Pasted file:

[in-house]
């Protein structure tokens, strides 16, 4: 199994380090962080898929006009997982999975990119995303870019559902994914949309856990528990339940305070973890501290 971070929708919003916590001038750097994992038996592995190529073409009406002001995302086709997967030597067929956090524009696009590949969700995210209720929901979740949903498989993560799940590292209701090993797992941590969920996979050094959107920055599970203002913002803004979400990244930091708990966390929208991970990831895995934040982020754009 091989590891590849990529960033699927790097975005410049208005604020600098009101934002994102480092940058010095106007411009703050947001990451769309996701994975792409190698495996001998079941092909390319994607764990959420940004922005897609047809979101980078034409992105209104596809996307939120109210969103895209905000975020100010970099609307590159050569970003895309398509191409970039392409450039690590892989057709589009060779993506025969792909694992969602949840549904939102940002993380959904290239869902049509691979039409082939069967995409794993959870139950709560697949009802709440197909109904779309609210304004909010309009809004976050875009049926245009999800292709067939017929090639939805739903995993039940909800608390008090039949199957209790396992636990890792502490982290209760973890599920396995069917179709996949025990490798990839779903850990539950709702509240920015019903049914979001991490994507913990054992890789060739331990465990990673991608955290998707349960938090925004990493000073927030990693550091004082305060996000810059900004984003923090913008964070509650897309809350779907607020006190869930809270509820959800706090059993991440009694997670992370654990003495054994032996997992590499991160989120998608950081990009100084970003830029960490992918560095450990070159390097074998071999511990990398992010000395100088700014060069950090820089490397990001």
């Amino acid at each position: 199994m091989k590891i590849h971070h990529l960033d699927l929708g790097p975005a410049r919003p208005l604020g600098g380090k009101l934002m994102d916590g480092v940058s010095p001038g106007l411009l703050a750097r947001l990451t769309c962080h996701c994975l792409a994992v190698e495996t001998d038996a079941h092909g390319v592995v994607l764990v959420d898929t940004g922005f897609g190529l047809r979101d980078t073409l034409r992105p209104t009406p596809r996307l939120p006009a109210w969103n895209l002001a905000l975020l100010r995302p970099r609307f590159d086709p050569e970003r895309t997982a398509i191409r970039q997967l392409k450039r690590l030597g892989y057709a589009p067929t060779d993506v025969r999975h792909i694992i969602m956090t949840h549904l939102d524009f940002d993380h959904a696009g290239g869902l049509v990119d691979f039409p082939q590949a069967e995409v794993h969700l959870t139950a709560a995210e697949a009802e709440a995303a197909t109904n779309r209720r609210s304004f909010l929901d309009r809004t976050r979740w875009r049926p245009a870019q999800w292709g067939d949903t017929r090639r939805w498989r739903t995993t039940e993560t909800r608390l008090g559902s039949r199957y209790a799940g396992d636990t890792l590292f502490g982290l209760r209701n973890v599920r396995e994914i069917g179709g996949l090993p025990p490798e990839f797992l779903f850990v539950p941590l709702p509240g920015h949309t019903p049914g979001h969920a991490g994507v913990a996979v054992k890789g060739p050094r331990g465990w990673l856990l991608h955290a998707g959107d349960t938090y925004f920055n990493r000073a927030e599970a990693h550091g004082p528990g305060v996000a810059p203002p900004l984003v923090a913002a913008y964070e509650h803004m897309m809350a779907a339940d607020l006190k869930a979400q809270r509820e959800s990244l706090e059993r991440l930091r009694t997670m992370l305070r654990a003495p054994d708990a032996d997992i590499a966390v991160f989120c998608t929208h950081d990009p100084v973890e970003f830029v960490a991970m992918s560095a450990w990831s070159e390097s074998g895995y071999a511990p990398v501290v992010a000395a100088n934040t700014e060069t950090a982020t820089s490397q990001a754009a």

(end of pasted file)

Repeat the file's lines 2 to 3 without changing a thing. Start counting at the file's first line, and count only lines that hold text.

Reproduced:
């Protein structure tokens, strides 16, 4: 199994380090962080898929006009997982999975990119995303870019559902994914949309856990528990339940305070973890501290 971070929708919003916590001038750097994992038996592995190529073409009406002001995302086709997967030597067929956090524009696009590949969700995210209720929901979740949903498989993560799940590292209701090993797992941590969920996979050094959107920055599970203002913002803004979400990244930091708990966390929208991970990831895995934040982020754009 091989590891590849990529960033699927790097975005410049208005604020600098009101934002994102480092940058010095106007411009703050947001990451769309996701994975792409190698495996001998079941092909390319994607764990959420940004922005897609047809979101980078034409992105209104596809996307939120109210969103895209905000975020100010970099609307590159050569970003895309398509191409970039392409450039690590892989057709589009060779993506025969792909694992969602949840549904939102940002993380959904290239869902049509691979039409082939069967995409794993959870139950709560697949009802709440197909109904779309609210304004909010309009809004976050875009049926245009999800292709067939017929090639939805739903995993039940909800608390008090039949199957209790396992636990890792502490982290209760973890599920396995069917179709996949025990490798990839779903850990539950709702509240920015019903049914979001991490994507913990054992890789060739331990465990990673991608955290998707349960938090925004990493000073927030990693550091004082305060996000810059900004984003923090913008964070509650897309809350779907607020006190869930809270509820959800706090059993991440009694997670992370654990003495054994032996997992590499991160989120998608950081990009100084970003830029960490992918560095450990070159390097074998071999511990990398992010000395100088700014060069950090820089490397990001």
């Amino acid at each position: 199994m091989k590891i590849h971070h990529l960033d699927l929708g790097p975005a410049r919003p208005l604020g600098g380090k009101l934002m994102d916590g480092v940058s010095p001038g106007l411009l703050a750097r947001l990451t769309c962080h996701c994975l792409a994992v190698e495996t001998d038996a079941h092909g390319v592995v994607l764990v959420d898929t940004g922005f897609g190529l047809r979101d980078t073409l034409r992105p209104t009406p596809r996307l939120p006009a109210w969103n895209l002001a905000l975020l100010r995302p970099r609307f590159d086709p050569e970003r895309t997982a398509i191409r970039q997967l392409k450039r690590l030597g892989y057709a589009p067929t060779d993506v025969r999975h792909i694992i969602m956090t949840h549904l939102d524009f940002d993380h959904a696009g290239g869902l049509v990119d691979f039409p082939q590949a069967e995409v794993h969700l959870t139950a709560a995210e697949a009802e709440a995303a197909t109904n779309r209720r609210s304004f909010l929901d309009r809004t976050r979740w875009r049926p245009a870019q999800w292709g067939d949903t017929r090639r939805w498989r739903t995993t039940e993560t909800r608390l008090g559902s039949r199957y209790a799940g396992d636990t890792l590292f502490g982290l209760r209701n973890v599920r396995e994914i069917g179709g996949l090993p025990p490798e990839f797992l779903f850990v539950p941590l709702p509240g920015h949309t019903p049914g979001h969920a991490g994507v913990a996979v054992k890789g060739p050094r331990g465990w990673l856990l991608h955290a998707g959107d349960t938090y925004f920055n990493r000073a927030e599970a990693h550091g004082p528990g305060v996000a810059p203002p900004l984003v923090a913002a913008y964070e509650h803004m897309m809350a779907a339940d607020l006190k869930a979400q809270r509820e959800s990244l706090e059993r991440l930091r009694t997670m992370l305070r654990a003495p054994d708990a032996d997992i590499a966390v991160f989120c998608t929208h950081d990009p100084v973890e970003f830029v960490a991970m992918s560095a450990w990831s070159e390097s074998g895995y071999a511990p990398v501290v992010a000395a100088n934040t700014e060069t950090a982020t820089s490397q990001a754009a």